Secondly, the government has expanded the producer’s responsibility, meaning that both users and producers are obligated to manage the entire life cycle of specific aggregates. It’s not just about producing assets; they must also be appropriately tagged, traced, and tracked until disposal. Currently, this requirement applies to a limited set of aggregates, like batteries and plastic packaging. However, as the scope broadens to include ferrous and non-ferrous materials and other components, the responsibility of the ecosystem will increase. Whether it’s on the demand or supply side, the entire ecosystem will bear a greater responsibility.

Divakar then directed the discussion towards Parvaiz and Ramani, initiating a conversation about their activities in this domain.

Parvaiz articulated that Varroc has a well-defined strategy focused on the sustainability and reusability of plastics. He highlighted the projection that 60 per cent of emissions by 2040 will stem from materials alone, prompting the initiation of two ongoing projects. In one project, a biomaterial derived from coffee shells has been incorporated into polypropylene (PP) to replace the Ford housing, and it is currently in production. Additionally, this year, Varroc is set to launch another project that involves using natural fibre as a substitute for talc.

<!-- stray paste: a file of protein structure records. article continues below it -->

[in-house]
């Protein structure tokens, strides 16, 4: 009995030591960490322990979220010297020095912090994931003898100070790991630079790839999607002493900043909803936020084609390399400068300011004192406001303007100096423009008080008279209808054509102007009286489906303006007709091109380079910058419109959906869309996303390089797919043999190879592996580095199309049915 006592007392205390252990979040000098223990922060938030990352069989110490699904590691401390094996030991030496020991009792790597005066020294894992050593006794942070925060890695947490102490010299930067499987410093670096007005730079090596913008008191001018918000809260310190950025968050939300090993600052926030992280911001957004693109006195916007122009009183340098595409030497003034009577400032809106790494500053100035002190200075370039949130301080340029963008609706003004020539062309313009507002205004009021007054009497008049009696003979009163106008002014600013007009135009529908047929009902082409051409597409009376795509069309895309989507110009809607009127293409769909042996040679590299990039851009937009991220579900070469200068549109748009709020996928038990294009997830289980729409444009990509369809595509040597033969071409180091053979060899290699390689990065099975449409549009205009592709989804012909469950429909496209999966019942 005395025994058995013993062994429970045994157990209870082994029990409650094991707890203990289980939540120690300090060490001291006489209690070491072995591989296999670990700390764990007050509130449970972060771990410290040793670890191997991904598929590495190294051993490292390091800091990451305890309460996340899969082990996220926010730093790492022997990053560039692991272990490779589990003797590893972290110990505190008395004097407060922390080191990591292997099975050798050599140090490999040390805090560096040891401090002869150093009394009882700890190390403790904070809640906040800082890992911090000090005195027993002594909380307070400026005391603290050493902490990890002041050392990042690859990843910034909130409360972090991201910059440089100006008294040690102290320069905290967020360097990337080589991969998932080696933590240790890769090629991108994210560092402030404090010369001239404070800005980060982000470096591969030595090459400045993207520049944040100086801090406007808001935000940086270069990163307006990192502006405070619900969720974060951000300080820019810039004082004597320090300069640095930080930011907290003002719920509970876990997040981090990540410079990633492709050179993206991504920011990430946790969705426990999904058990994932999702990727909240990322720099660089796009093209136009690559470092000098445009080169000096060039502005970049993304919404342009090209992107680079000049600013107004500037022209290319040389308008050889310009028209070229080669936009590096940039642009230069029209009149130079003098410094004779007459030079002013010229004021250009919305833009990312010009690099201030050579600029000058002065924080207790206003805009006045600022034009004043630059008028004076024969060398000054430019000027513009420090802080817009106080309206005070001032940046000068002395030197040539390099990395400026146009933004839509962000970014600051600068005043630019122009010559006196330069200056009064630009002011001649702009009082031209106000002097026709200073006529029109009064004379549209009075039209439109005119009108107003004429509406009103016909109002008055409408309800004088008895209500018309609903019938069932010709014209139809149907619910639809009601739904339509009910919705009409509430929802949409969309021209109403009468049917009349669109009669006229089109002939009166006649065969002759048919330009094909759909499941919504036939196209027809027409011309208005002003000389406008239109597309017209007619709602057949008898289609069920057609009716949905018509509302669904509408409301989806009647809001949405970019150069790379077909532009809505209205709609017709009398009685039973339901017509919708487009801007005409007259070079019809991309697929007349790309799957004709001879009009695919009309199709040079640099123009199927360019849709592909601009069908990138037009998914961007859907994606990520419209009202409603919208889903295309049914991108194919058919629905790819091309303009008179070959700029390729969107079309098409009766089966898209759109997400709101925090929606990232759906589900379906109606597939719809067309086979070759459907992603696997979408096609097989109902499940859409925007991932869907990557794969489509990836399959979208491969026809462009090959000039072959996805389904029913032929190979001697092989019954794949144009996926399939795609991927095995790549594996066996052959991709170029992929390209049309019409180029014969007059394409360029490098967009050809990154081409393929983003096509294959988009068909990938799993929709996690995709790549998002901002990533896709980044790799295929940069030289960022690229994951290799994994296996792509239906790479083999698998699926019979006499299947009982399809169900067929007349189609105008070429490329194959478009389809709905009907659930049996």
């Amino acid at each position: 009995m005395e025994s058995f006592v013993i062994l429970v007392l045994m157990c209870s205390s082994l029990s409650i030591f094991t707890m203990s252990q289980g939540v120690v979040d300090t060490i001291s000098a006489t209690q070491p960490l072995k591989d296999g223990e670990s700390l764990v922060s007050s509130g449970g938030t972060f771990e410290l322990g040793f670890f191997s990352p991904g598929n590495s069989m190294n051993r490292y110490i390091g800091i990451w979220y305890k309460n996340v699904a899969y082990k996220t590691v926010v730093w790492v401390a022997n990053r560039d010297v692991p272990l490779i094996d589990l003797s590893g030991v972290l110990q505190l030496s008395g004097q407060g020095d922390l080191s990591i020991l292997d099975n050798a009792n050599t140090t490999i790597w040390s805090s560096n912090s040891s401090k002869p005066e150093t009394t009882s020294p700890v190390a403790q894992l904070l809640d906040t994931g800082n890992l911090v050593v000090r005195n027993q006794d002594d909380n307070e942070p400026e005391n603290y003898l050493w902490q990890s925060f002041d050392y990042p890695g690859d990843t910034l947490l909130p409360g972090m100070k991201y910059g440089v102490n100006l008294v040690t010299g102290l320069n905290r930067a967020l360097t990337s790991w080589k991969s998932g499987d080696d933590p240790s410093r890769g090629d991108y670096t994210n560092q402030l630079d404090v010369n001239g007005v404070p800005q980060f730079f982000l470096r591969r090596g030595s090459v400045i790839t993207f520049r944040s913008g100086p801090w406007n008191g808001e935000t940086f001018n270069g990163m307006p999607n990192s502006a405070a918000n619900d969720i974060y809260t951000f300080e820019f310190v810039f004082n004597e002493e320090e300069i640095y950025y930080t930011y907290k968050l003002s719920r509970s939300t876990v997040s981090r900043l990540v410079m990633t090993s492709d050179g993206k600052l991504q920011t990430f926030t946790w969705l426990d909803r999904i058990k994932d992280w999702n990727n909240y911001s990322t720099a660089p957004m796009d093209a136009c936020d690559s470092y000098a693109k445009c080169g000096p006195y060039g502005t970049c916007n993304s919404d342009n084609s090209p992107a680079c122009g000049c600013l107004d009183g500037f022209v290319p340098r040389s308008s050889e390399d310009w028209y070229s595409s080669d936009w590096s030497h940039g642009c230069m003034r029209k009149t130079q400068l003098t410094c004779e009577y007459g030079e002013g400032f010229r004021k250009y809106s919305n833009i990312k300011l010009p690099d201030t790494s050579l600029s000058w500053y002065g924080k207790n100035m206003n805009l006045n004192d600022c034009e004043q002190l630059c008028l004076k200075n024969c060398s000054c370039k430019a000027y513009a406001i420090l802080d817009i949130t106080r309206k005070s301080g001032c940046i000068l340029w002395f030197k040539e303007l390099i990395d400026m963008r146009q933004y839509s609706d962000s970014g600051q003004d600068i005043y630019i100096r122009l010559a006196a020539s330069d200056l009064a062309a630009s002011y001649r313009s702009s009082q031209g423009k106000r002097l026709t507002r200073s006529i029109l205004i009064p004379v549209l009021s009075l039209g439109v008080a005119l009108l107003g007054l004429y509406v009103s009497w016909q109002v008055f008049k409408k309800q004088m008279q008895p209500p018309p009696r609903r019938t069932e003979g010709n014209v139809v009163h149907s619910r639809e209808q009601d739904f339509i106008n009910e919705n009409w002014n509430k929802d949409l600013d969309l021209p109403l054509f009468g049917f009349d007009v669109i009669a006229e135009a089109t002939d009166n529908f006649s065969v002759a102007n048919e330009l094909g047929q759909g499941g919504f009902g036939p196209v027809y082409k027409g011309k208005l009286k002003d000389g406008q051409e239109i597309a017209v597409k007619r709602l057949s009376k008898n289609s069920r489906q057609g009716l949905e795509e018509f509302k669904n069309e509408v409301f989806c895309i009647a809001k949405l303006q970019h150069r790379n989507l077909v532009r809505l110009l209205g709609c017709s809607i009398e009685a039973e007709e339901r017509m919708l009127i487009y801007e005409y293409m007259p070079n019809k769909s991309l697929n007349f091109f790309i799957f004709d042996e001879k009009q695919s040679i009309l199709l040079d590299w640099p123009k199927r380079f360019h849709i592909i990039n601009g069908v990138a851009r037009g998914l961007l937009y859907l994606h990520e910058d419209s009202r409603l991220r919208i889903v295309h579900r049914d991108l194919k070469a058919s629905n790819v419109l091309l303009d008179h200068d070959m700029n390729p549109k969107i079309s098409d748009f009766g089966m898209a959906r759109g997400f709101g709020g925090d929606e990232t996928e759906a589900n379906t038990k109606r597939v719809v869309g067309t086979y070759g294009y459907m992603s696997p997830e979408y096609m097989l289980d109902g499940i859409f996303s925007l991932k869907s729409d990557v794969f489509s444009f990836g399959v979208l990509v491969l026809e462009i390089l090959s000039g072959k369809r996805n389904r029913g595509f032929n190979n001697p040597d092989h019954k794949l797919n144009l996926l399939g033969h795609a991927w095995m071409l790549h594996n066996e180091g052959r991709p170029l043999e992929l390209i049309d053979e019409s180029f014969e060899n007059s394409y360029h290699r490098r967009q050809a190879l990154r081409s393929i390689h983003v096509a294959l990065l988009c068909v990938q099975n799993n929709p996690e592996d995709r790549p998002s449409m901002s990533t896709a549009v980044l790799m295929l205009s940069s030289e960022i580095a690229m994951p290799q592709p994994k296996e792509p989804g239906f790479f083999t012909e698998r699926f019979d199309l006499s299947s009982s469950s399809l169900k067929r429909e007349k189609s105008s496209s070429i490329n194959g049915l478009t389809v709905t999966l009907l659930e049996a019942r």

This provides a significant benefit of a 20 per cent reduction in weight, and it was discovered that the processing temperature of this material is over 40 per cent lower than that of conventional materials. This covers both energy consumption and CO2 emissions.

There are two approaches to sustainability, particularly in terms of materials, that he shared, the first involves introducing biomaterials, which is a straightforward method. The second entails using recycled content and avoiding single-use materials. He urged that the responsibility for sustainability is not solely that of tier 1; it requires collaboration from raw material suppliers, tier 1 suppliers, and OEMs.

Speaking about Supreme Group, Ramani shared that they not only serve the automotive sector as a component supplier, but they are also backward integrated. Supreme handles their own materials, even going as far as processing their own fibres.

They implemented a four-pronged strategy, which they refer to as ‘better by design, better by materials, better by performance, and better by end of life.’ To elaborate, their designs aim to embody a zero-waste mentality.